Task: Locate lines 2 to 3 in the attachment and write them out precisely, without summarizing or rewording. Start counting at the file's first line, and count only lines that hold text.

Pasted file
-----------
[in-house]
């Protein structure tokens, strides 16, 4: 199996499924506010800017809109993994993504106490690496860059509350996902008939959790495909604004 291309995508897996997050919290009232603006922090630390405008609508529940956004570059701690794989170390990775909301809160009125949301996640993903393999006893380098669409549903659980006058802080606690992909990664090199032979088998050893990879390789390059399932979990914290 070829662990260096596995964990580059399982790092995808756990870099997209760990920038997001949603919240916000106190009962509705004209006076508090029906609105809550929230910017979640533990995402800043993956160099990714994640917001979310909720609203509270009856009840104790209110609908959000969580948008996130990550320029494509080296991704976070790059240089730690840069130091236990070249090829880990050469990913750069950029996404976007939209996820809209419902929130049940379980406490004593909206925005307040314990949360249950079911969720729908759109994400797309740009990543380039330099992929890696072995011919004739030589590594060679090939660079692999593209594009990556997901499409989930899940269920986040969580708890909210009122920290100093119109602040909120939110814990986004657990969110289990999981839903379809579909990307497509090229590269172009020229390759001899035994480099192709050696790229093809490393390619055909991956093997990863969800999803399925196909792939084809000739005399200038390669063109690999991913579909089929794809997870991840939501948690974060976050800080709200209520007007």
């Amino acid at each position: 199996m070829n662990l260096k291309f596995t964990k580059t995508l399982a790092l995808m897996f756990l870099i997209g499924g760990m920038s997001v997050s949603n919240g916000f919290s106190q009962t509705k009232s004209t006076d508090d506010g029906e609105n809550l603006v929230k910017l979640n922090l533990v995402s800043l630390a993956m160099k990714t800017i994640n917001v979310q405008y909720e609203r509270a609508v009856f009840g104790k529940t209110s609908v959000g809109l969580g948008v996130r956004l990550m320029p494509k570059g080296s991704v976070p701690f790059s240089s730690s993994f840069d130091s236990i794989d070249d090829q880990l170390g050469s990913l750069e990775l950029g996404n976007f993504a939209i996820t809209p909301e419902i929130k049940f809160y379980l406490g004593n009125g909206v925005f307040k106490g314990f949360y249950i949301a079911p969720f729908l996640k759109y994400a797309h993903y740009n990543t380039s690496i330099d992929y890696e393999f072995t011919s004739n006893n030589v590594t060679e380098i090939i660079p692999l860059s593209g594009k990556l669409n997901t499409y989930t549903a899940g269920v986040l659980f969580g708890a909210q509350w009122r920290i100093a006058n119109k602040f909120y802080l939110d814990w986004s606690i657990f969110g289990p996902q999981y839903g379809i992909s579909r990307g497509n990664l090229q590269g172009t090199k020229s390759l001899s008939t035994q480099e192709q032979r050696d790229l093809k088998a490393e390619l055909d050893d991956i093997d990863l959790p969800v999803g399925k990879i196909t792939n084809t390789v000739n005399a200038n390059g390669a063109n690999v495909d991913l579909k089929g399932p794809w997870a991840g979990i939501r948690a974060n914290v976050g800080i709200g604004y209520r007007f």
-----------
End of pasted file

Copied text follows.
């Protein structure tokens, strides 16, 4: 199996499924506010800017809109993994993504106490690496860059509350996902008939959790495909604004 291309995508897996997050919290009232603006922090630390405008609508529940956004570059701690794989170390990775909301809160009125949301996640993903393999006893380098669409549903659980006058802080606690992909990664090199032979088998050893990879390789390059399932979990914290 070829662990260096596995964990580059399982790092995808756990870099997209760990920038997001949603919240916000106190009962509705004209006076508090029906609105809550929230910017979640533990995402800043993956160099990714994640917001979310909720609203509270009856009840104790209110609908959000969580948008996130990550320029494509080296991704976070790059240089730690840069130091236990070249090829880990050469990913750069950029996404976007939209996820809209419902929130049940379980406490004593909206925005307040314990949360249950079911969720729908759109994400797309740009990543380039330099992929890696072995011919004739030589590594060679090939660079692999593209594009990556997901499409989930899940269920986040969580708890909210009122920290100093119109602040909120939110814990986004657990969110289990999981839903379809579909990307497509090229590269172009020229390759001899035994480099192709050696790229093809490393390619055909991956093997990863969800999803399925196909792939084809000739005399200038390669063109690999991913579909089929794809997870991840939501948690974060976050800080709200209520007007």
């Amino acid at each position: 199996m070829n662990l260096k291309f596995t964990k580059t995508l399982a790092l995808m897996f756990l870099i997209g499924g760990m920038s997001v997050s949603n919240g916000f919290s106190q009962t509705k009232s004209t006076d508090d506010g029906e609105n809550l603006v929230k910017l979640n922090l533990v995402s800043l630390a993956m160099k990714t800017i994640n917001v979310q405008y909720e609203r509270a609508v009856f009840g104790k529940t209110s609908v959000g809109l969580g948008v996130r956004l990550m320029p494509k570059g080296s991704v976070p701690f790059s240089s730690s993994f840069d130091s236990i794989d070249d090829q880990l170390g050469s990913l750069e990775l950029g996404n976007f993504a939209i996820t809209p909301e419902i929130k049940f809160y379980l406490g004593n009125g909206v925005f307040k106490g314990f949360y249950i949301a079911p969720f729908l996640k759109y994400a797309h993903y740009n990543t380039s690496i330099d992929y890696e393999f072995t011919s004739n006893n030589v590594t060679e380098i090939i660079p692999l860059s593209g594009k990556l669409n997901t499409y989930t549903a899940g269920v986040l659980f969580g708890a909210q509350w009122r920290i100093a006058n119109k602040f909120y802080l939110d814990w986004s606690i657990f969110g289990p996902q999981y839903g379809i992909s579909r990307g497509n990664l090229q590269g172009t090199k020229s390759l001899s008939t035994q480099e192709q032979r050696d790229l093809k088998a490393e390619l055909d050893d991956i093997d990863l959790p969800v999803g399925k990879i196909t792939n084809t390789v000739n005399a200038n390059g390669a063109n690999v495909d991913l579909k089929g399932p794809w997870a991840g979990i939501r948690a974060n914290v976050g800080i709200g604004y209520r007007f």